The electric chair declined as legislators sought more humane methods of execution. Lethal injection became the most popular method, helped by newspaper accounts of botched electrocutions in the early 1980s. A number of states still allow the condemned man to choose between electrocution and lethal injection. Very occasionally, the condemned man does choose electrocution. The last use of the chair was in May 2004, when James Neil Tucker was electrocuted in South Carolina in what may be the last ever use of the electric chair.


The condemned prisoner was typically strapped into the chair, with one electrode attached to the head and a second attached to the leg. At least two applications of an electrical current would be applied for several minutes, depending on the person. An initial voltage of around 2,000 volts is used to break the initial resistance of the skin and cause unconsciousness (in theory—people surviving to tell the tale are rare). The voltage is then lowered to reduce current flow so as to prevent burning. A current flow of around 8 amps is usual. The body of the condemned would heat up to 138°F (59°C), and the electric current would cause severe damage to internal organs.

In theory, unconsciousness occurs in a fraction of a second. However, there have been reports of victims' heads on fire, of burning transformers, and of letting the crying victim wait in pain on the floor of the execution room while the chair was fixed. In 1946, the electric chair failed to kill Willie Francis , who reportedly shrieked "Stop it! Let me breathe!" as he was being executed. It turned out that the portable electric chair had been improperly set up by an intoxicated trusty. A case was brought before the U.S. Supreme Court (Francis v. Resweber), 329 U.S. 459 (1947), with lawyers for the murderer arguing that although Francis did not die, he had, in fact, been executed. The argument was rejected, and Francis was returned to the electric chair and killed the following year.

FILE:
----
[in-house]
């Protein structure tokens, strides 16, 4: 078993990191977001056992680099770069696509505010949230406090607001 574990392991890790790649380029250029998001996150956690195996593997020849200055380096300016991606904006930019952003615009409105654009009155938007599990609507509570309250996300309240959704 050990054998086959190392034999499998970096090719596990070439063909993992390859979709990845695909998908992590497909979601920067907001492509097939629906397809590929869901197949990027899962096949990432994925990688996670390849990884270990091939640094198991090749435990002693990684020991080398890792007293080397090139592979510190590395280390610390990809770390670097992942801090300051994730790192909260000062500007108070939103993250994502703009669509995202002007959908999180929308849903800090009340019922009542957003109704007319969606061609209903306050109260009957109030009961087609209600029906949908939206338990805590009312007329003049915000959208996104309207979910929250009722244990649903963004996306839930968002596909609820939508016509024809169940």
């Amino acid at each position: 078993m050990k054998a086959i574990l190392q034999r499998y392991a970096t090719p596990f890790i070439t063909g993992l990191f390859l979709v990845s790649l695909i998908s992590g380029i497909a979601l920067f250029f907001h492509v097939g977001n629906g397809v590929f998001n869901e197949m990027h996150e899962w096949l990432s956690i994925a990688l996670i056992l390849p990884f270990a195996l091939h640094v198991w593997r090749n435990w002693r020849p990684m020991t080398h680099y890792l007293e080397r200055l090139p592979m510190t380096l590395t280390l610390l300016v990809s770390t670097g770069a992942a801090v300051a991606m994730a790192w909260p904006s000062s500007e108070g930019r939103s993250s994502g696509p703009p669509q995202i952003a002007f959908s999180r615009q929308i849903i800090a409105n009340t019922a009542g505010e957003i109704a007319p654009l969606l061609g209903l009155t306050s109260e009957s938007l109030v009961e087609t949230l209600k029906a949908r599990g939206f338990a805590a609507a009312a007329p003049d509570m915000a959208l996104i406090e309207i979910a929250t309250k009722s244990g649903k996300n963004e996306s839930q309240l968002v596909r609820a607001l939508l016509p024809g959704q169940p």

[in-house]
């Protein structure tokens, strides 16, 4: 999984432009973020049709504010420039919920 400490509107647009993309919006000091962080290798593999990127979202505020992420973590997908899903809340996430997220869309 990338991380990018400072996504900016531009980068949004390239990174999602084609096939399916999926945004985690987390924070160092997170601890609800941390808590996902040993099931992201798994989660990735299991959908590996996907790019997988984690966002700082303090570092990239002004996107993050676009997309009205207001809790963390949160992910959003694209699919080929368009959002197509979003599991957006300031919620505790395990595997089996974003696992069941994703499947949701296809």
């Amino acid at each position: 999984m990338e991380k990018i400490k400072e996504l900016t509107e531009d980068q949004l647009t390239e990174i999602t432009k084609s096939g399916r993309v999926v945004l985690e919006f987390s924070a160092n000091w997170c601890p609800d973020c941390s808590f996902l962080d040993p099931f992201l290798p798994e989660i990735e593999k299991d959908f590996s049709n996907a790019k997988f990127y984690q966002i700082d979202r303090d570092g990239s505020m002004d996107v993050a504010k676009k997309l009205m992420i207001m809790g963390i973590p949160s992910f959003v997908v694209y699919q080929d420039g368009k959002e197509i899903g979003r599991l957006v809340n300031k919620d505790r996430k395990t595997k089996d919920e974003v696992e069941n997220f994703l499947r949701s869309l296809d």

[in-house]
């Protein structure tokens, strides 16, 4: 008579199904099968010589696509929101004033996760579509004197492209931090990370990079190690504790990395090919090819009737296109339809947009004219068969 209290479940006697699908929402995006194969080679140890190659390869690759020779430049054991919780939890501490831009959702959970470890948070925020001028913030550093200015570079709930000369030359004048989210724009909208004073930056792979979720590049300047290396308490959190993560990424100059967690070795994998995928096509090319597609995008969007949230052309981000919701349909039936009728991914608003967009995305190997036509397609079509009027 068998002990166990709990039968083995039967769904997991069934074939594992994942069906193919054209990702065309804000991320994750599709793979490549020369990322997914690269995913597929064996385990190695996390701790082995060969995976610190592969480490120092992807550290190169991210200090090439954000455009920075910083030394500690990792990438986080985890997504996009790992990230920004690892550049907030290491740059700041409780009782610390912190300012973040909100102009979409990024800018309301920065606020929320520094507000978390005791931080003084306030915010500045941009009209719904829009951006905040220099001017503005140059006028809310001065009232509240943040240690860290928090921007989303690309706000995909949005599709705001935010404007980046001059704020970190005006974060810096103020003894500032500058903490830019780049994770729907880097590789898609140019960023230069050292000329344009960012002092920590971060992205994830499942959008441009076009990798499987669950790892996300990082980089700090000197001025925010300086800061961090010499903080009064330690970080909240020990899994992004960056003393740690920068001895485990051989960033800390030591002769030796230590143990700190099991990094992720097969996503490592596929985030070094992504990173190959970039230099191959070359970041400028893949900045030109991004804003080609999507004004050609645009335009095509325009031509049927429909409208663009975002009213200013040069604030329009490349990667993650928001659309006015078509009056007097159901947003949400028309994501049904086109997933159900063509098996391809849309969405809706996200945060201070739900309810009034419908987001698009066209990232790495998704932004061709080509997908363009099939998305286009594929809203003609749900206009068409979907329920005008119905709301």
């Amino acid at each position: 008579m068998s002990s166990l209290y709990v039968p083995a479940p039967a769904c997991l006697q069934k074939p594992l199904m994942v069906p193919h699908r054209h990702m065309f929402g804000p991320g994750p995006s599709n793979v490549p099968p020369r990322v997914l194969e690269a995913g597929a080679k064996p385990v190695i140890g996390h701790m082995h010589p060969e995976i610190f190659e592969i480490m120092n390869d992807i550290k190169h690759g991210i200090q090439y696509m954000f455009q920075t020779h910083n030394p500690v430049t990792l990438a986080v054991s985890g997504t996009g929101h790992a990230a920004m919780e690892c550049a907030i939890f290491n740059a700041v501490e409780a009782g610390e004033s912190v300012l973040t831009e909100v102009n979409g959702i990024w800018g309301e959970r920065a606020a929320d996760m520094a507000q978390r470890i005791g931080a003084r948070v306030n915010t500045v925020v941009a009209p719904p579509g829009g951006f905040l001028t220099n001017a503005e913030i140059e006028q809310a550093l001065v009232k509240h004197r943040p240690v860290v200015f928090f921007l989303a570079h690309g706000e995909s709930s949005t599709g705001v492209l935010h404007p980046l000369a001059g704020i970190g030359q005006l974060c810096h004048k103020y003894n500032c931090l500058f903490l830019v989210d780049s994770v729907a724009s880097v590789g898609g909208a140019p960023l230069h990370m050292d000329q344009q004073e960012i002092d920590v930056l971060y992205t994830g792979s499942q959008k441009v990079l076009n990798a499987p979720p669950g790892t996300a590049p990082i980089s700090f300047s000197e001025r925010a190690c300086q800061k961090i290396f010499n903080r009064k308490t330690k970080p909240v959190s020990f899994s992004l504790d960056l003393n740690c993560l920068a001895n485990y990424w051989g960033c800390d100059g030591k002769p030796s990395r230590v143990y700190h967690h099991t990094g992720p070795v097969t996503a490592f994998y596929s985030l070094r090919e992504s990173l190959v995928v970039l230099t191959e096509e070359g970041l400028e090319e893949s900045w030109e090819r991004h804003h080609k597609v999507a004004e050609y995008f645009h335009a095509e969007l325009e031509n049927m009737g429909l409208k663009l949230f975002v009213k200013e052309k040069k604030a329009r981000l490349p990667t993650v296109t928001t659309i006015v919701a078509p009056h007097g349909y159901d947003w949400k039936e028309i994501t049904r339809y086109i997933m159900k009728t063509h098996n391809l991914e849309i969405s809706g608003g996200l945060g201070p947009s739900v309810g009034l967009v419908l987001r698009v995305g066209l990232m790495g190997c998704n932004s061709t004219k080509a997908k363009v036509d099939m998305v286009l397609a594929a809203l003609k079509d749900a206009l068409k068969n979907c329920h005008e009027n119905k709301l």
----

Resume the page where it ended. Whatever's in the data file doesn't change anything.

Further, regardless of how well the execution was performed, some skin is always burned and it is unpleasant for the guard charged with separating the burned, oozing skin from the seat belts. The victim loses control of his muscles after the initial jolt of electricity, and may start to defecate and urinate on the floor beneath the chair. This led to a refinement in modern electric chairs: they were padded, and came with automatic, car-style seat belts.


After Texas adopted lethal injection as a method of execution in 1982, the use of the electric chair reduced rapidly. As of 2004, the only places in the world still having the electric chair as an option are the U.S. states of Alabama, Florida, Nebraska, South Carolina, Tennessee and Virginia. Except for Nebraska, where it remains the only method of execution, inmates in the other states must select it or lethal injection.

The electric chair has come under criticism because of several instances in which victims were not instantly killed, but had to be subjected to multiple electric shocks, leading to a call for ending of the practice because many see it as cruel and unusual punishment. Trying to address such concerns, Nebraska's new electrocution protocol calls for administration of a 15-second-long jolt of 2,450 volts of electricity; after a 15-minute wait, a coroner then checks for signs of life. (Previously, an initial eight-second jolt of 2,450 volts was administered, followed by a one-second pause, then a 22-second jolt at 480 volts. After a 20-second break, the cycle was repeated three more times.) Nebraska retains electrocution as its sole method of execution largely due to some strong anti-death penalty opposition in its state legislature; death penalty abolitionists in the state hope to see electrocution ruled as cruel and unusual punishment, leaving the state without a legal way of administering the death penalty if lethal injection is not legalized.

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Last updated: 10-15-2005 21:57:35